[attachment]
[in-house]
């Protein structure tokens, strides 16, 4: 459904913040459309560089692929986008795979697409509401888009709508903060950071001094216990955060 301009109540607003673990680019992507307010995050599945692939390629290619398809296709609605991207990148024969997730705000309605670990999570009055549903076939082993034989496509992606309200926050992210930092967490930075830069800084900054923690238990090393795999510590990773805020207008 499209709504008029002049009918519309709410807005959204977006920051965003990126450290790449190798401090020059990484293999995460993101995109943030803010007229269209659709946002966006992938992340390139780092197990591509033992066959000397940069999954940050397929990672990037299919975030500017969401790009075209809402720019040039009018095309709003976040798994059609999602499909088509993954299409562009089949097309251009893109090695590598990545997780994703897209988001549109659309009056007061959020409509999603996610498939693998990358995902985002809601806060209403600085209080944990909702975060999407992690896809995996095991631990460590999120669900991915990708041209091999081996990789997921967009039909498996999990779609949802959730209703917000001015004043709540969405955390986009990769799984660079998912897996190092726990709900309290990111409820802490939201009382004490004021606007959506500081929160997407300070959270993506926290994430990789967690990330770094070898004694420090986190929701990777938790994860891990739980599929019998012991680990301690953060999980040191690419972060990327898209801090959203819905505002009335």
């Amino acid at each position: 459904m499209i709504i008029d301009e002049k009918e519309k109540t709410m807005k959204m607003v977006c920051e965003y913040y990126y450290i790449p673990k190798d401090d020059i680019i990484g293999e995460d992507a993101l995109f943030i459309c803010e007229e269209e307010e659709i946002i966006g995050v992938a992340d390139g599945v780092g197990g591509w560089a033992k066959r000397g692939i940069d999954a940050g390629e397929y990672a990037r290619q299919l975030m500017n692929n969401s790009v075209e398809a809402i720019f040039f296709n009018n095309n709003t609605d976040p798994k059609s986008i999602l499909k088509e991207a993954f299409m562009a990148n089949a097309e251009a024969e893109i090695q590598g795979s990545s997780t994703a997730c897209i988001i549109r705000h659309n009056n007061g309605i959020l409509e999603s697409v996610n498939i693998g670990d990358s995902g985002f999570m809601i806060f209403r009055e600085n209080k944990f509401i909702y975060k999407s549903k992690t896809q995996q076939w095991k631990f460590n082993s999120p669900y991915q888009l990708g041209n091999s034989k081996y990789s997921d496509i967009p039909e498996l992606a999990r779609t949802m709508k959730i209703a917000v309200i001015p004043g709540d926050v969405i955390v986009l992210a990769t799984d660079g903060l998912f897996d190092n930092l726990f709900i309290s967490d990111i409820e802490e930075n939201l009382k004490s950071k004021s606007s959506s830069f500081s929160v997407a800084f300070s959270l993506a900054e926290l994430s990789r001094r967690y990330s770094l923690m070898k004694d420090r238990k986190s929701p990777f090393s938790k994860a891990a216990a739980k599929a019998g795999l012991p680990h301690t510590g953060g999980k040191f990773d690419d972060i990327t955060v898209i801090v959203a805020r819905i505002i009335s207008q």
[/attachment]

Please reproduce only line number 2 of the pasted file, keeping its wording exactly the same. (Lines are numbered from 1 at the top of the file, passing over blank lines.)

């Protein structure tokens, strides 16, 4: 459904913040459309560089692929986008795979697409509401888009709508903060950071001094216990955060 301009109540607003673990680019992507307010995050599945692939390629290619398809296709609605991207990148024969997730705000309605670990999570009055549903076939082993034989496509992606309200926050992210930092967490930075830069800084900054923690238990090393795999510590990773805020207008 499209709504008029002049009918519309709410807005959204977006920051965003990126450290790449190798401090020059990484293999995460993101995109943030803010007229269209659709946002966006992938992340390139780092197990591509033992066959000397940069999954940050397929990672990037299919975030500017969401790009075209809402720019040039009018095309709003976040798994059609999602499909088509993954299409562009089949097309251009893109090695590598990545997780994703897209988001549109659309009056007061959020409509999603996610498939693998990358995902985002809601806060209403600085209080944990909702975060999407992690896809995996095991631990460590999120669900991915990708041209091999081996990789997921967009039909498996999990779609949802959730209703917000001015004043709540969405955390986009990769799984660079998912897996190092726990709900309290990111409820802490939201009382004490004021606007959506500081929160997407300070959270993506926290994430990789967690990330770094070898004694420090986190929701990777938790994860891990739980599929019998012991680990301690953060999980040191690419972060990327898209801090959203819905505002009335």